• Shelley
    Thank you to Netgalley and St. Martin's Press for the ARC!This book was truly fascinating, I thought I knew a fair amount about cancer and the therapies but it was so enlightening to read about how the history of cancer and the development of the treatments. The authors do not shy away from difficult subjects like the roles that politics, ego, funding and scientific fraud play in research. I am actually going to re-read this book because I want t...
  • Heather
    I did not particularly like this book. The topics were sometimes all over the place which made it hard to read. The author was derisive to those who have ethical objections to experimenting on embryonic stem cells, while using word play and denial to limit the amount he has to think about it himself. The author obviously isn’t particularly positive towards God or religious people, and throws in odd things like about how viruses made chimpanzees...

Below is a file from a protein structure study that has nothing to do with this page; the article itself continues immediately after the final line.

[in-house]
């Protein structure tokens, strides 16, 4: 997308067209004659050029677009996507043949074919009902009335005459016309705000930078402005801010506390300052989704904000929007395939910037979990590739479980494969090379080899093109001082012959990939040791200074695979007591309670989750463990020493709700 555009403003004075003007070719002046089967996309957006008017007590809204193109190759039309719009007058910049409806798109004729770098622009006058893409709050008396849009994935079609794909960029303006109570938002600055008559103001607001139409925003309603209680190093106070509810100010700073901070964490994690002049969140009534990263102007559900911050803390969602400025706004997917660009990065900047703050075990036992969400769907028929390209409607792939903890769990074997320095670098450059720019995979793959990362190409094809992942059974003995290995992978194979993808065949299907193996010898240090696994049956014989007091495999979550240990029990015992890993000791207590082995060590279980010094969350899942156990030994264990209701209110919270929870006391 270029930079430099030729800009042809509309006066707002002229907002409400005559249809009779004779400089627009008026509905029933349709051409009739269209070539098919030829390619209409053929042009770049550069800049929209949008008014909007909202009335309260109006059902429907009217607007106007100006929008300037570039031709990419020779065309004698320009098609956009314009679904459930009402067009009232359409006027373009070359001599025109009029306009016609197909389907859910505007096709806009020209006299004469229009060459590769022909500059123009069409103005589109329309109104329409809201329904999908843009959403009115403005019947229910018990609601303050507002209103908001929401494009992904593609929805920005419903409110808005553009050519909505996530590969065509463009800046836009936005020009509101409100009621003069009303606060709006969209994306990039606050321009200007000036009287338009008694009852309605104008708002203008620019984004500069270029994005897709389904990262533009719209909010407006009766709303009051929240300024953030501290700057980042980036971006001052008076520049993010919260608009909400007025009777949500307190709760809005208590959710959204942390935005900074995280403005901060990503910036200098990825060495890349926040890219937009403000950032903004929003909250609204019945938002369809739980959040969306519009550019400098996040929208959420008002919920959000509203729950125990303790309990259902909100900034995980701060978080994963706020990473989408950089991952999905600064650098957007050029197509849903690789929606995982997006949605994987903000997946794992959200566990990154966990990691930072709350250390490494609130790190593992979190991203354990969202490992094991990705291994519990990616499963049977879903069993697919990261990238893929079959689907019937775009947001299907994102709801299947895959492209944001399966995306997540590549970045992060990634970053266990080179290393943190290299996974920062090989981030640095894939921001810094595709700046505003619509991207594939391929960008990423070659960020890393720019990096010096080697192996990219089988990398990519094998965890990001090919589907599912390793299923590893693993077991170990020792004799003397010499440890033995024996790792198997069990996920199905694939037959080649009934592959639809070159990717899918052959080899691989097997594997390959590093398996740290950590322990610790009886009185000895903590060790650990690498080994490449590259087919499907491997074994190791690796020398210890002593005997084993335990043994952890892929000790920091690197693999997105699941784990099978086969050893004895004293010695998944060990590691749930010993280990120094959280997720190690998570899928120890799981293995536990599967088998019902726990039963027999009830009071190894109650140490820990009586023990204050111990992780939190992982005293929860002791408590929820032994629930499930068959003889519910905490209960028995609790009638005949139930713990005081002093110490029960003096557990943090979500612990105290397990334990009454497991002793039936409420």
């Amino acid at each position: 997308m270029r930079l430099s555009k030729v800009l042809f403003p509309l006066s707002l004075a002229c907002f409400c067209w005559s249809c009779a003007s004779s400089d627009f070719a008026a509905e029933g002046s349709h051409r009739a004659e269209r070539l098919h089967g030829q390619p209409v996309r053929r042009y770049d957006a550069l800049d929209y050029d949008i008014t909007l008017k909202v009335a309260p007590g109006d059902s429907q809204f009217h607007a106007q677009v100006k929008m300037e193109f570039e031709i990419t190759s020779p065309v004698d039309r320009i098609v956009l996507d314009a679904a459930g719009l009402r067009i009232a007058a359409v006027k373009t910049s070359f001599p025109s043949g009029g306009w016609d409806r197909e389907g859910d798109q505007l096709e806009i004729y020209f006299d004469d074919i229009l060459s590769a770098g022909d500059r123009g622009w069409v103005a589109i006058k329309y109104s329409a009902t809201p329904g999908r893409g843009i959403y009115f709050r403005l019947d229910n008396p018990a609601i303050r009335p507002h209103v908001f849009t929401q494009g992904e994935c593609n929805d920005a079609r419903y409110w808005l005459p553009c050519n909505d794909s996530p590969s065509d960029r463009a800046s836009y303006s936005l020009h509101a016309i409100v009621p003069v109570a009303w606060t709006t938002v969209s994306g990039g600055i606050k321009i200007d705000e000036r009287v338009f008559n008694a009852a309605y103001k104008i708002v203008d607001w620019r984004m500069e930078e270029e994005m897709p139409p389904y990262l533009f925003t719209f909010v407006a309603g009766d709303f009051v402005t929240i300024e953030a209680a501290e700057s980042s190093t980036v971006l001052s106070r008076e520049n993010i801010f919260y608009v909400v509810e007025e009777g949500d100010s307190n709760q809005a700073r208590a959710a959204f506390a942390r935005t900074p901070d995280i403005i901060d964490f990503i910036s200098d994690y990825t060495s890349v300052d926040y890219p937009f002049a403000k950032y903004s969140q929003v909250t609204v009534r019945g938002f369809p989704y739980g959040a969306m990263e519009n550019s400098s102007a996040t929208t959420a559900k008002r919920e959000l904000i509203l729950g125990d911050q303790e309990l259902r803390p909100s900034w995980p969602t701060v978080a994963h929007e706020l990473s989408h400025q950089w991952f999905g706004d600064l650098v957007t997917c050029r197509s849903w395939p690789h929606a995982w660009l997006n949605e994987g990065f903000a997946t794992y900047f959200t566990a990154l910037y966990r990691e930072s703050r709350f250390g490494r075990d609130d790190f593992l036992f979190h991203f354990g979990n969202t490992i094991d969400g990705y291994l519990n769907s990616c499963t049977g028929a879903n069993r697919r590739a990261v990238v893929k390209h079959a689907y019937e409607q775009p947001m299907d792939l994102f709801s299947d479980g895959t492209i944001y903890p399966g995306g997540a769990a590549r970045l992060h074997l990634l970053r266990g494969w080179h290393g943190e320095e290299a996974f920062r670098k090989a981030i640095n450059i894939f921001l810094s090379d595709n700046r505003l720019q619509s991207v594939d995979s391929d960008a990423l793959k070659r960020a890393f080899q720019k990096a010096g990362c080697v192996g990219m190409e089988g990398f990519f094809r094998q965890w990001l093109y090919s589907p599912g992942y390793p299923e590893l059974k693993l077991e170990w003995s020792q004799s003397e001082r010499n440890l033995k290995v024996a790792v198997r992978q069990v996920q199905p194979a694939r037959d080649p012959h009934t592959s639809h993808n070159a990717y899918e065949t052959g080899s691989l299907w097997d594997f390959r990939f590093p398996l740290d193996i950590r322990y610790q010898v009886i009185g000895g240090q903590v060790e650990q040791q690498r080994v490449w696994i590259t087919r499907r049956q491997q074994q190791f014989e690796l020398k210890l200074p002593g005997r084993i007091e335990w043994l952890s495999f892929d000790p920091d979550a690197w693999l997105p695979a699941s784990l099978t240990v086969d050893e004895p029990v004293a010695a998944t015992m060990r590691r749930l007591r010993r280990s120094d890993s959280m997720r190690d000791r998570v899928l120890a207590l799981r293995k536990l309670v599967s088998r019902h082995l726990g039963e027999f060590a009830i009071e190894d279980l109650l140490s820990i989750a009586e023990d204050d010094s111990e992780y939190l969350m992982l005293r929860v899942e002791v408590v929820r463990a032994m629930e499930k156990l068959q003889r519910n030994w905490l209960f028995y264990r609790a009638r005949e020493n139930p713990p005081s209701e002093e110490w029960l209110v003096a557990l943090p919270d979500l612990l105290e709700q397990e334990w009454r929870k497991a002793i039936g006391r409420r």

• Janet
    I received a DIGITAL Advance Reader Copy of this book from #NetGalley in exchange for an honest review. From the publisher --- A doctor’s riveting story of loss and hope in the world of cancer.What is it like to encounter cancer? How does it feel to face the unknown, to enter a world of hope, loss, and dread?From the diagnosis of his childhood friend’s mother to his poignant memories in the lab, David Scadden’s seen the unknown world of can...
  • Sharon
    St. Martin's Press and NetGalley provided me with an electronic copy of Cancerland: A Medical Memoir. I was under no obligation to review this book and my opinion is freely given.The idea for this book stemmed from a conversation between the authors regarding the fact that so much of what happens in science remains unknown to those outside of STEM. As almost half of Americans will be stricken by cancer in some way, the step into "Cancerland" is f...
  • David Broughall